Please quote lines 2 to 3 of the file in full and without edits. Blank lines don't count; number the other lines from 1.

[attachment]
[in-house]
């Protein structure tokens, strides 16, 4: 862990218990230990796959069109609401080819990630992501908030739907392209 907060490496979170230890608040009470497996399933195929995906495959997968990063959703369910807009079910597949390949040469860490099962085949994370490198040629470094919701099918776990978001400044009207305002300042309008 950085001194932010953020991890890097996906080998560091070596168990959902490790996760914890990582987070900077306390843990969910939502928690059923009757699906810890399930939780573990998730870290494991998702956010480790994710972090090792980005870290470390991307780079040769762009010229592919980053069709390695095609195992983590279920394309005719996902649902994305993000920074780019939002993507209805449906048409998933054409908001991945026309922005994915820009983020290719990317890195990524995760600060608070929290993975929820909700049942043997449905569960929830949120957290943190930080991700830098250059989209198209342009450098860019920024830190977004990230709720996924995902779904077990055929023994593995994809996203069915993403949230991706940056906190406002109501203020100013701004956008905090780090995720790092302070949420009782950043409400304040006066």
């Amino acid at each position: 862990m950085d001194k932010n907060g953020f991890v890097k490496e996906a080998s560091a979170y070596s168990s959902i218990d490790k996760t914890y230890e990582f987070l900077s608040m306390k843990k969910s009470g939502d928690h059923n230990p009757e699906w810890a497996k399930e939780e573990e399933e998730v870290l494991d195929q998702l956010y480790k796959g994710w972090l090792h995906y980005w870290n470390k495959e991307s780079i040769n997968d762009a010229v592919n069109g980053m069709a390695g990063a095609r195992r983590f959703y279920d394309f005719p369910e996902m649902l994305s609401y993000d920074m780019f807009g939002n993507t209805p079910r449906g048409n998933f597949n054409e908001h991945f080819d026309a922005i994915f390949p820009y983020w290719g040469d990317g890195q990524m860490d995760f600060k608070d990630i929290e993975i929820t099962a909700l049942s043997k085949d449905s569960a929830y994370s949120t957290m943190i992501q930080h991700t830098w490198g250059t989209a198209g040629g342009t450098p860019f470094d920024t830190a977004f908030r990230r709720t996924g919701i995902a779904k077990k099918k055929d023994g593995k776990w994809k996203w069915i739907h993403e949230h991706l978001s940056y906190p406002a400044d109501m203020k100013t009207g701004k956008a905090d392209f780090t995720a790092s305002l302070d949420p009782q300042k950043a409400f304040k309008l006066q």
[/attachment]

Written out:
């Protein structure tokens, strides 16, 4: 862990218990230990796959069109609401080819990630992501908030739907392209 907060490496979170230890608040009470497996399933195929995906495959997968990063959703369910807009079910597949390949040469860490099962085949994370490198040629470094919701099918776990978001400044009207305002300042309008 950085001194932010953020991890890097996906080998560091070596168990959902490790996760914890990582987070900077306390843990969910939502928690059923009757699906810890399930939780573990998730870290494991998702956010480790994710972090090792980005870290470390991307780079040769762009010229592919980053069709390695095609195992983590279920394309005719996902649902994305993000920074780019939002993507209805449906048409998933054409908001991945026309922005994915820009983020290719990317890195990524995760600060608070929290993975929820909700049942043997449905569960929830949120957290943190930080991700830098250059989209198209342009450098860019920024830190977004990230709720996924995902779904077990055929023994593995994809996203069915993403949230991706940056906190406002109501203020100013701004956008905090780090995720790092302070949420009782950043409400304040006066």
């Amino acid at each position: 862990m950085d001194k932010n907060g953020f991890v890097k490496e996906a080998s560091a979170y070596s168990s959902i218990d490790k996760t914890y230890e990582f987070l900077s608040m306390k843990k969910s009470g939502d928690h059923n230990p009757e699906w810890a497996k399930e939780e573990e399933e998730v870290l494991d195929q998702l956010y480790k796959g994710w972090l090792h995906y980005w870290n470390k495959e991307s780079i040769n997968d762009a010229v592919n069109g980053m069709a390695g990063a095609r195992r983590f959703y279920d394309f005719p369910e996902m649902l994305s609401y993000d920074m780019f807009g939002n993507t209805p079910r449906g048409n998933f597949n054409e908001h991945f080819d026309a922005i994915f390949p820009y983020w290719g040469d990317g890195q990524m860490d995760f600060k608070d990630i929290e993975i929820t099962a909700l049942s043997k085949d449905s569960a929830y994370s949120t957290m943190i992501q930080h991700t830098w490198g250059t989209a198209g040629g342009t450098p860019f470094d920024t830190a977004f908030r990230r709720t996924g919701i995902a779904k077990k099918k055929d023994g593995k776990w994809k996203w069915i739907h993403e949230h991706l978001s940056y906190p406002a400044d109501m203020k100013t009207g701004k956008a905090d392209f780090t995720a790092s305002l302070d949420p009782q300042k950043a409400f304040k309008l006066q």